Ray's teachers had picked him to speak. "I found this program — no, this school — to be just what I needed," he said. "I cannot explain what drove me to work so arduously, but what I do know is that I'm thankful to be here today."
"I never have a kid who makes a decision to drop out," said Gladstone, the longtime principal at Independence. "They just drift away."
Once they do, the evidence is overwhelming that their prospects for a good life — by practically any definition — decline.
There was a time, not so long ago, when it was possible for a dropout to get a job that could eventually lift him into the middle class. Those days are pretty much over. In 1964, a typical high school dropout earned 64 cents for every dollar earned by someone with a diploma. By 2004, it was 37 cents and dropping.
At a conference last fall at Columbia University's Teachers College in New York, some top educational researchers released their findings about the consequences of dropping out.
The researchers calculated that dropouts will cost the country hundreds of billions of dollars a year in lost income taxes and increased welfare and healthcare costs.
Dropouts will die, on average, nine years earlier than high school graduates.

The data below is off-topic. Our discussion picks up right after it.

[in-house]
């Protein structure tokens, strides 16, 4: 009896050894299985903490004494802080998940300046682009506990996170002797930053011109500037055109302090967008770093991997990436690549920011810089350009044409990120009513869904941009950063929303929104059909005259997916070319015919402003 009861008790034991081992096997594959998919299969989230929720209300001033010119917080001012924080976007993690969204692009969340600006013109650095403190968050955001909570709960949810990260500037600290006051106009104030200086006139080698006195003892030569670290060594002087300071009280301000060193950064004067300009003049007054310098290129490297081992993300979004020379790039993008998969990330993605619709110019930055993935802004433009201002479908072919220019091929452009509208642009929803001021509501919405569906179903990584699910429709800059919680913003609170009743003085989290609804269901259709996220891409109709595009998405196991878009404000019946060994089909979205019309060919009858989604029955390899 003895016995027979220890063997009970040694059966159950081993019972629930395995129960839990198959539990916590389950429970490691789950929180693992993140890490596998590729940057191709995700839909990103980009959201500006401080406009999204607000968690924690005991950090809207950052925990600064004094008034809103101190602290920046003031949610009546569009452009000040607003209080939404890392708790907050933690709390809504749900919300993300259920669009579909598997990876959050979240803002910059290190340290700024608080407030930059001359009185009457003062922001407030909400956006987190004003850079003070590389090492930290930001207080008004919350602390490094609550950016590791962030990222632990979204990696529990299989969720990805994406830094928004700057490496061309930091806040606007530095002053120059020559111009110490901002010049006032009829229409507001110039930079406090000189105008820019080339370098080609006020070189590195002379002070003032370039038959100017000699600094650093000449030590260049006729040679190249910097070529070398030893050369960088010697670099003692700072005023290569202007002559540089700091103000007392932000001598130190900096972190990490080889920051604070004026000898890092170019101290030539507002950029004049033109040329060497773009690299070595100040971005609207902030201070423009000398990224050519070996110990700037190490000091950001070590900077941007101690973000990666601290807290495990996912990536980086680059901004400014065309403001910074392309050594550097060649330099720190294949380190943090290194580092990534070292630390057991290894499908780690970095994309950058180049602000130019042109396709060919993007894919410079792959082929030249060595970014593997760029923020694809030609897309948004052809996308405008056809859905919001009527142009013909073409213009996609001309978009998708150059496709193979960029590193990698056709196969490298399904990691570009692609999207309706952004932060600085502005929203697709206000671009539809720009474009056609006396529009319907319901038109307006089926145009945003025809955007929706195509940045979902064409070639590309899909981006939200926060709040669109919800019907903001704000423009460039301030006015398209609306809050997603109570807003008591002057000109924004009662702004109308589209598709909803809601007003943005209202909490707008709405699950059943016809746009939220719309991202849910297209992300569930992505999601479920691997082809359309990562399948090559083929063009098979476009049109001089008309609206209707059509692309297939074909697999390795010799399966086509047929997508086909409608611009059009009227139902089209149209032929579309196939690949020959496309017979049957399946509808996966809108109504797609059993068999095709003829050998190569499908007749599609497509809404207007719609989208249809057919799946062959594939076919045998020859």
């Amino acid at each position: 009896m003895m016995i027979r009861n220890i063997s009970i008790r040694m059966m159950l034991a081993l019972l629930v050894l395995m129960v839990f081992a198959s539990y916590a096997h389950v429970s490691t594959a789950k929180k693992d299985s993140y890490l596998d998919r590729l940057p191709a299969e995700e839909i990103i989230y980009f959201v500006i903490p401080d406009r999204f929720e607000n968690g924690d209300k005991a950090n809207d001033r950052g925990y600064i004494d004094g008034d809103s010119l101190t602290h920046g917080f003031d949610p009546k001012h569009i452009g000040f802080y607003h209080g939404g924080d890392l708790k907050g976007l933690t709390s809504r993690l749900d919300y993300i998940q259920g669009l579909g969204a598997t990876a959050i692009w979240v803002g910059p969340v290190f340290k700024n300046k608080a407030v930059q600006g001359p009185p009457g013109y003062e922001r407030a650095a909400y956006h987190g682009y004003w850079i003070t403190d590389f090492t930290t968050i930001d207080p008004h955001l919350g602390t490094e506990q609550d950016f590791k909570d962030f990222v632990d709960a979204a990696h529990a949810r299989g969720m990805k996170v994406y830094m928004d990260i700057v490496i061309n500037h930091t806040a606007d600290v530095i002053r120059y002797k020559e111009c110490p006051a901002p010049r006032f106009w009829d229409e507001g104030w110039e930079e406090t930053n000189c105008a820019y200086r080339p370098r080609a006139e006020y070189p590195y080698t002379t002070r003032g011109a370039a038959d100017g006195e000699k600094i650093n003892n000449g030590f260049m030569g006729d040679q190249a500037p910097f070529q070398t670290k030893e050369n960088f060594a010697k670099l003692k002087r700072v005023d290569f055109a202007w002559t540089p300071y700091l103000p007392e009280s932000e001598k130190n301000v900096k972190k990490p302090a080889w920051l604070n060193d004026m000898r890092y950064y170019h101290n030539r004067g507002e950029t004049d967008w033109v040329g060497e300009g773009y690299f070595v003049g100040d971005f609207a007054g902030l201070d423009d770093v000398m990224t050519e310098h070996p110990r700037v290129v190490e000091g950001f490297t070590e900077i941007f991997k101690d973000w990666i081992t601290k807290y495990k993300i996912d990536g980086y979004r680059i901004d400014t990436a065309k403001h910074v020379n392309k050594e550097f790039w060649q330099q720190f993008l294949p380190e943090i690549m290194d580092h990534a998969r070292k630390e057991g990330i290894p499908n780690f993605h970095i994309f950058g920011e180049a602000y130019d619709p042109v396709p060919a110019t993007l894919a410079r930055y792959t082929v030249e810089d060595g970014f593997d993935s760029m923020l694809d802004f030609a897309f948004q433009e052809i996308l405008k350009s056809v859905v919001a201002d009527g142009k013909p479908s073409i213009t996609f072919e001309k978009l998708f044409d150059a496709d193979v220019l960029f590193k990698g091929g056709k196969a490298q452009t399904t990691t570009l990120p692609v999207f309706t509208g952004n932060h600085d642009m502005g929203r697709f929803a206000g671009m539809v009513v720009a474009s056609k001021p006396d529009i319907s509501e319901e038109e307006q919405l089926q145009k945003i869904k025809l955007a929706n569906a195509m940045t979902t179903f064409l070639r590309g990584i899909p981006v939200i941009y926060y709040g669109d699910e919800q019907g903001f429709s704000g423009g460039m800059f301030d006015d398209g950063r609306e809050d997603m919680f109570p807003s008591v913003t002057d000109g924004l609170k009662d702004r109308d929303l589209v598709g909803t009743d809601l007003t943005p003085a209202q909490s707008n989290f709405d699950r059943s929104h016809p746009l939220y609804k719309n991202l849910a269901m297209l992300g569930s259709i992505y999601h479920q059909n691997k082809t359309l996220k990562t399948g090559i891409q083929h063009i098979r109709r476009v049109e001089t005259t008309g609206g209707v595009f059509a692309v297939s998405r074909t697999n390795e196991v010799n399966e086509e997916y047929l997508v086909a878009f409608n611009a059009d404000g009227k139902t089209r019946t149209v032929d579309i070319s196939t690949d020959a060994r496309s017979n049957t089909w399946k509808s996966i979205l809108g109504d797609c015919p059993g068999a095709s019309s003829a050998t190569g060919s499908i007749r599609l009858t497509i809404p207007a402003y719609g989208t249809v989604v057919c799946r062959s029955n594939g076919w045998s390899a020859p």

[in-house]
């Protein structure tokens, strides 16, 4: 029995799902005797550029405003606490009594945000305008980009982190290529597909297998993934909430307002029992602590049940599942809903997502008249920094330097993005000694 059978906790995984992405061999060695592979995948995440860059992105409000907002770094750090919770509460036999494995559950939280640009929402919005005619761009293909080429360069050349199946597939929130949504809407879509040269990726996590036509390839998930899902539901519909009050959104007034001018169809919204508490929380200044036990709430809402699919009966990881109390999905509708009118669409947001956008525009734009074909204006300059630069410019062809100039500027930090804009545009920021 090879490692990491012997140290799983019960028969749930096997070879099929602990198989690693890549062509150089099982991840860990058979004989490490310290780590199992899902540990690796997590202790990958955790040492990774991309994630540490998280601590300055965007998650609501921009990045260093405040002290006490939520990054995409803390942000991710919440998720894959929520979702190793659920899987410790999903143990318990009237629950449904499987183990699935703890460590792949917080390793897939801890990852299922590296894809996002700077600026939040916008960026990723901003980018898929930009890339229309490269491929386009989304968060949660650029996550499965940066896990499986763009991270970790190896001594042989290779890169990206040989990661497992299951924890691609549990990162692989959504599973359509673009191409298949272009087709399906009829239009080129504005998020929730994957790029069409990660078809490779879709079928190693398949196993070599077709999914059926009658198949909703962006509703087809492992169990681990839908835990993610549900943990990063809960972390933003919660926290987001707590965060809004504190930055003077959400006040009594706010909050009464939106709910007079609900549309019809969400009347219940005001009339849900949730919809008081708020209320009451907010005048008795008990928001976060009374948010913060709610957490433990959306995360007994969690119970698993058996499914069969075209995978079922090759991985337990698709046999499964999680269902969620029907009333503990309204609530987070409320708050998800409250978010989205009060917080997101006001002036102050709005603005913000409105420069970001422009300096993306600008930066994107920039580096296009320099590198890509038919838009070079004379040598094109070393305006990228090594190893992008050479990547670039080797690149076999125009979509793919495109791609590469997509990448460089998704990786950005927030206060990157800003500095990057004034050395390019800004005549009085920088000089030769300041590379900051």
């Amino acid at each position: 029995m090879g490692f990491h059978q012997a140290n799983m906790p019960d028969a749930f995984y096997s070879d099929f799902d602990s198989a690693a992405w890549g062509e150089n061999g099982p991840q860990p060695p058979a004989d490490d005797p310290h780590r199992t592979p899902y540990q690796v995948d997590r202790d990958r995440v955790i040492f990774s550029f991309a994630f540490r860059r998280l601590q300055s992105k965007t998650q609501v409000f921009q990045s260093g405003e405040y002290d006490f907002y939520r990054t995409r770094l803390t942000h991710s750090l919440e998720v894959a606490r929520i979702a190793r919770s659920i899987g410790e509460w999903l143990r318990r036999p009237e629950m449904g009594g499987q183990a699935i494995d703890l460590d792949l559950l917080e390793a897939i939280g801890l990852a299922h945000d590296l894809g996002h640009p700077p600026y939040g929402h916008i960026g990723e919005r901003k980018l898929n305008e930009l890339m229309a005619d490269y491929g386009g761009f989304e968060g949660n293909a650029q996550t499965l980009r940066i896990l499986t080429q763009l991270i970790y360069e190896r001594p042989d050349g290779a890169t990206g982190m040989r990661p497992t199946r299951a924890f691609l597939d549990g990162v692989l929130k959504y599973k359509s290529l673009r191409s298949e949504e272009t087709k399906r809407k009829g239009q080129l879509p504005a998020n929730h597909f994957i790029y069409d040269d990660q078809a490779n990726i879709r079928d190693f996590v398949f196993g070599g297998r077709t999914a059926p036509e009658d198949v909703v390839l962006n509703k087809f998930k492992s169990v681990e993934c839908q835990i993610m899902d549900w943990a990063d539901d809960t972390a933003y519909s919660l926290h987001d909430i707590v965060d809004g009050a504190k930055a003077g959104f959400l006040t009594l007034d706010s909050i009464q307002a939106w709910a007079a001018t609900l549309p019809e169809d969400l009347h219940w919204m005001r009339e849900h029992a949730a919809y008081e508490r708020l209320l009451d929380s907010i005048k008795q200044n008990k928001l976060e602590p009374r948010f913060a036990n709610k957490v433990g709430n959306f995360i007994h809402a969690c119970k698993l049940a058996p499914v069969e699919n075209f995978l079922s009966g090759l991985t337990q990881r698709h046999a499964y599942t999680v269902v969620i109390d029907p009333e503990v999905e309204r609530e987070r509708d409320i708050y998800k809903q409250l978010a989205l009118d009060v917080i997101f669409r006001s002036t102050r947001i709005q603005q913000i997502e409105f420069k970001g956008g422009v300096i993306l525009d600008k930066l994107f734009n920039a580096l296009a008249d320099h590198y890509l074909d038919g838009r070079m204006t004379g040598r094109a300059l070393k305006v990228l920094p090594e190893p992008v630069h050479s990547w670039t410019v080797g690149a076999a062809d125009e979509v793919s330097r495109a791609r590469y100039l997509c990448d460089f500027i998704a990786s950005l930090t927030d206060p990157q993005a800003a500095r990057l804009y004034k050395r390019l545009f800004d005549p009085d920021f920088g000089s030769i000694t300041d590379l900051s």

Dropouts will commit far more crimes than high school graduates.
Economist Enrico Moretti of UC Berkeley estimated that if high school graduation rates were just 1% higher, there would be 100,000 fewer crimes in the United States annually, including 400 fewer murders, and that the savings would be $1.4 billion a year.
In an economy that increasingly relies on educated workers, "those who are not properly educated are going to fall by the wayside," said Michael Rebell, director of the Campaign for Educational Equity at Teachers College.
It is a fate that Svetlana Pogosyan is desperately trying to avoid.
Svetlana dropped out of Birmingham in her junior year. By then, school had become a cycle of failure and humiliation. Svetlana, a Russian immigrant, was growing awkwardly out of a difficult childhood. At school, she was unfashionable and unpopular and proud of it.
"High school was so overrated," Svetlana said. "It was a fashion show, that's it."
She had started skipping class in her freshman year, visiting a hookah bar and smoking apple-flavored tobacco with her one close friend. Her parents worked long hours, her mother as an X-ray technician, her father as a floor-layer. Teachers didn't encourage her.
She checked out that first year, trying a continuation school and home study, before returning to Birmingham. But she found that little had changed. If anything, the social scene had intensified. After one semester, she left and re-enrolled in home study.
Then, in what would have been her senior year, her father was diagnosed with lung cancer. She began taking care of him and her 4-year-old brother while her mother worked.
Finishing school became a distant worry.
Last June, her little brother graduated from preschool and proudly waved his diploma in his big sister's face. A month later, Svetlana was called to her father's bedside. She kissed his swollen forehead five times. He called her his "bunny" in Russian. Then he died.